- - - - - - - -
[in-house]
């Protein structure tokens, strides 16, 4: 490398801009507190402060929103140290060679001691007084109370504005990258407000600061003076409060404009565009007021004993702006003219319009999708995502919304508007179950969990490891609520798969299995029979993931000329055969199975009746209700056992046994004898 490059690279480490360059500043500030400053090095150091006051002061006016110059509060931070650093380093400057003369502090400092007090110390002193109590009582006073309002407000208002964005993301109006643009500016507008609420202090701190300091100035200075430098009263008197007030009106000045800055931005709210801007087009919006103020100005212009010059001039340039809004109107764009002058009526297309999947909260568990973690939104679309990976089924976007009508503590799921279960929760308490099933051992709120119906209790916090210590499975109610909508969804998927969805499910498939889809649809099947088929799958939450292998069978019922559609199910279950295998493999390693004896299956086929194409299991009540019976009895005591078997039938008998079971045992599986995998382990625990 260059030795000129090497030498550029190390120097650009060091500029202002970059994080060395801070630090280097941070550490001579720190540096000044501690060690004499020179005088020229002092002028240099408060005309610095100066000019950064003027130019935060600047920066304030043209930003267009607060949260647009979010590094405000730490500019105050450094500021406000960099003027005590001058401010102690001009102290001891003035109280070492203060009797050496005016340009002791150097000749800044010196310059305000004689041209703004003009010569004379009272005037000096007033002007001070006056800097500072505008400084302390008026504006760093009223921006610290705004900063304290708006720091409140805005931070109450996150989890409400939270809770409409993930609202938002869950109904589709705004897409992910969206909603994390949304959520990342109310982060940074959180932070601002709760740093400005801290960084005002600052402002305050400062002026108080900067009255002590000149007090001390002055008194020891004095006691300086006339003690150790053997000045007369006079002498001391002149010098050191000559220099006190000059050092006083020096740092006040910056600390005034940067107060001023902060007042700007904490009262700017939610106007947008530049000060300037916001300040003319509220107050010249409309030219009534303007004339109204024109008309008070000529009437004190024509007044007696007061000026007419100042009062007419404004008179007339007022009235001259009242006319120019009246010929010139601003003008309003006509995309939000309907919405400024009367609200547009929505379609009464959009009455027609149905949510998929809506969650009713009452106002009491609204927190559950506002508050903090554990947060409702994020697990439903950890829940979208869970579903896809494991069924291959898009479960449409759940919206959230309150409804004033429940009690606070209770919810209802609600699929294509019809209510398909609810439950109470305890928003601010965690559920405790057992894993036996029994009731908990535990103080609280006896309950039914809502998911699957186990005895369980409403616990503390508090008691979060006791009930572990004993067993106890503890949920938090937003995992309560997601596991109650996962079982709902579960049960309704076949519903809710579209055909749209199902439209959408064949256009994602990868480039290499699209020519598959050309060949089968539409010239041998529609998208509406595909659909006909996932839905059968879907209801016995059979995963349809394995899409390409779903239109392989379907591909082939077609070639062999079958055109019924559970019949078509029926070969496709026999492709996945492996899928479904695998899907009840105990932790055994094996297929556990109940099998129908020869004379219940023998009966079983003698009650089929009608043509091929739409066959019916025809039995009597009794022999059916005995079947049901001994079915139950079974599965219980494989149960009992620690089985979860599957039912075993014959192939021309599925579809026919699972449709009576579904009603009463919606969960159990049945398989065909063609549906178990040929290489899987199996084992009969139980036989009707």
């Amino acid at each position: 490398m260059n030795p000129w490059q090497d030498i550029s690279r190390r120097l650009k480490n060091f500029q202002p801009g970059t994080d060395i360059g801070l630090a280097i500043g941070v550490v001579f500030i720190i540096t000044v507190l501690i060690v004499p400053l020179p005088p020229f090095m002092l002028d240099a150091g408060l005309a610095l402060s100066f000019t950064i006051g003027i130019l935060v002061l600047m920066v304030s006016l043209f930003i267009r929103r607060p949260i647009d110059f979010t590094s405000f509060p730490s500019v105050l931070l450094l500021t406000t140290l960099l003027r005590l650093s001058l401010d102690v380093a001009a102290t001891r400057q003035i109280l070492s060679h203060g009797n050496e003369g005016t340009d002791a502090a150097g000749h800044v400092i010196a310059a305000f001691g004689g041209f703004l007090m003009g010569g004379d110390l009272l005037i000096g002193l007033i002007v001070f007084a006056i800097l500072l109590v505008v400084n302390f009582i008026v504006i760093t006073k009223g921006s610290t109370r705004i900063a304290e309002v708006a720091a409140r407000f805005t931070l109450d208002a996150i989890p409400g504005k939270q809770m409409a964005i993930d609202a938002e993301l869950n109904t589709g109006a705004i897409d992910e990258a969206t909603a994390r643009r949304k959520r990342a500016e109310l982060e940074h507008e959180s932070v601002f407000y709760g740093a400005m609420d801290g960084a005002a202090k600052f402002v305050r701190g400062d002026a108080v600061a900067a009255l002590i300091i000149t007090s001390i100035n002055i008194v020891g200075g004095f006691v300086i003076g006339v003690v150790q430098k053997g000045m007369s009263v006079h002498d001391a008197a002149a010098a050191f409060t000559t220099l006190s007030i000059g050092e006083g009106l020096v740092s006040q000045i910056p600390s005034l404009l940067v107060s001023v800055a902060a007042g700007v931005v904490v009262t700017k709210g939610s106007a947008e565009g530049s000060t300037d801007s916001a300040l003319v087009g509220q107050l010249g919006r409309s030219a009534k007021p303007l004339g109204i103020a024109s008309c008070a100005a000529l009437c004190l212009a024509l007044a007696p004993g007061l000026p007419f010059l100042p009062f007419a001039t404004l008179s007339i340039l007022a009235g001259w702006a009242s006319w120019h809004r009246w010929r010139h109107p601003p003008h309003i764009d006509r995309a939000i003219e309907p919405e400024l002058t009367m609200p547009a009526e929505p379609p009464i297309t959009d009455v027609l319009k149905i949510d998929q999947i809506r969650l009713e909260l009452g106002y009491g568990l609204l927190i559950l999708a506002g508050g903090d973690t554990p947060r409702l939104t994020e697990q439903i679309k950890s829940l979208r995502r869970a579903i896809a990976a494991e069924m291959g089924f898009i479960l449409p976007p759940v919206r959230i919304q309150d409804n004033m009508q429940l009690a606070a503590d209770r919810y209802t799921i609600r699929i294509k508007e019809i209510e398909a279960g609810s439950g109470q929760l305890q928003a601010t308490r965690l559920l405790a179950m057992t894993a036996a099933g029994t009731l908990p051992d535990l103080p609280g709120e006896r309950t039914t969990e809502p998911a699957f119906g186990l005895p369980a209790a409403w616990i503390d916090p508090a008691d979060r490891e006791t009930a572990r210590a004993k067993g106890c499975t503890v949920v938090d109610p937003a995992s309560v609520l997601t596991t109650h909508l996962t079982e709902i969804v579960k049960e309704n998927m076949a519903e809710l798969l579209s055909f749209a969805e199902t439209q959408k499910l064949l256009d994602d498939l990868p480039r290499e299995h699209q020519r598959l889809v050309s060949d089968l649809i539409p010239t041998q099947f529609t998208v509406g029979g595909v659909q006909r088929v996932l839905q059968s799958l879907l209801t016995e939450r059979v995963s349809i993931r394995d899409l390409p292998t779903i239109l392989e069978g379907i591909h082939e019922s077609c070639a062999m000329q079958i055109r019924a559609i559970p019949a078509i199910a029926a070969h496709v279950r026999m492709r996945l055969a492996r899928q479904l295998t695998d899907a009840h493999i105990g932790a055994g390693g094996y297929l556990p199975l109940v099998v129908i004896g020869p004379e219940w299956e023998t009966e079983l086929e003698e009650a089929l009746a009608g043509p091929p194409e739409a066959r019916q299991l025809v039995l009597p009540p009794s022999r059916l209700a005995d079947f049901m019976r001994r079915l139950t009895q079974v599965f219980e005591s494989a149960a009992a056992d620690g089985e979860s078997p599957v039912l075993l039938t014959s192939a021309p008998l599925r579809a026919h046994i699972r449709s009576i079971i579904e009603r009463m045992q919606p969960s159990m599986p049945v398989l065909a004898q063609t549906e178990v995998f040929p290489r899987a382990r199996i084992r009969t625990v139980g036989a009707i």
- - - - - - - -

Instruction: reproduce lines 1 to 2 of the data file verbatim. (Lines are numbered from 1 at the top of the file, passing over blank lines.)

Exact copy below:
[in-house]
């Protein structure tokens, strides 16, 4: 490398801009507190402060929103140290060679001691007084109370504005990258407000600061003076409060404009565009007021004993702006003219319009999708995502919304508007179950969990490891609520798969299995029979993931000329055969199975009746209700056992046994004898 490059690279480490360059500043500030400053090095150091006051002061006016110059509060931070650093380093400057003369502090400092007090110390002193109590009582006073309002407000208002964005993301109006643009500016507008609420202090701190300091100035200075430098009263008197007030009106000045800055931005709210801007087009919006103020100005212009010059001039340039809004109107764009002058009526297309999947909260568990973690939104679309990976089924976007009508503590799921279960929760308490099933051992709120119906209790916090210590499975109610909508969804998927969805499910498939889809649809099947088929799958939450292998069978019922559609199910279950295998493999390693004896299956086929194409299991009540019976009895005591078997039938008998079971045992599986995998382990625990 260059030795000129090497030498550029190390120097650009060091500029202002970059994080060395801070630090280097941070550490001579720190540096000044501690060690004499020179005088020229002092002028240099408060005309610095100066000019950064003027130019935060600047920066304030043209930003267009607060949260647009979010590094405000730490500019105050450094500021406000960099003027005590001058401010102690001009102290001891003035109280070492203060009797050496005016340009002791150097000749800044010196310059305000004689041209703004003009010569004379009272005037000096007033002007001070006056800097500072505008400084302390008026504006760093009223921006610290705004900063304290708006720091409140805005931070109450996150989890409400939270809770409409993930609202938002869950109904589709705004897409992910969206909603994390949304959520990342109310982060940074959180932070601002709760740093400005801290960084005002600052402002305050400062002026108080900067009255002590000149007090001390002055008194020891004095006691300086006339003690150790053997000045007369006079002498001391002149010098050191000559220099006190000059050092006083020096740092006040910056600390005034940067107060001023902060007042700007904490009262700017939610106007947008530049000060300037916001300040003319509220107050010249409309030219009534303007004339109204024109008309008070000529009437004190024509007044007696007061000026007419100042009062007419404004008179007339007022009235001259009242006319120019009246010929010139601003003008309003006509995309939000309907919405400024009367609200547009929505379609009464959009009455027609149905949510998929809506969650009713009452106002009491609204927190559950506002508050903090554990947060409702994020697990439903950890829940979208869970579903896809494991069924291959898009479960449409759940919206959230309150409804004033429940009690606070209770919810209802609600699929294509019809209510398909609810439950109470305890928003601010965690559920405790057992894993036996029994009731908990535990103080609280006896309950039914809502998911699957186990005895369980409403616990503390508090008691979060006791009930572990004993067993106890503890949920938090937003995992309560997601596991109650996962079982709902579960049960309704076949519903809710579209055909749209199902439209959408064949256009994602990868480039290499699209020519598959050309060949089968539409010239041998529609998208509406595909659909006909996932839905059968879907209801016995059979995963349809394995899409390409779903239109392989379907591909082939077609070639062999079958055109019924559970019949078509029926070969496709026999492709996945492996899928479904695998899907009840105990932790055994094996297929556990109940099998129908020869004379219940023998009966079983003698009650089929009608043509091929739409066959019916025809039995009597009794022999059916005995079947049901001994079915139950079974599965219980494989149960009992620690089985979860599957039912075993014959192939021309599925579809026919699972449709009576579904009603009463919606969960159990049945398989065909063609549906178990040929290489899987199996084992009969139980036989009707």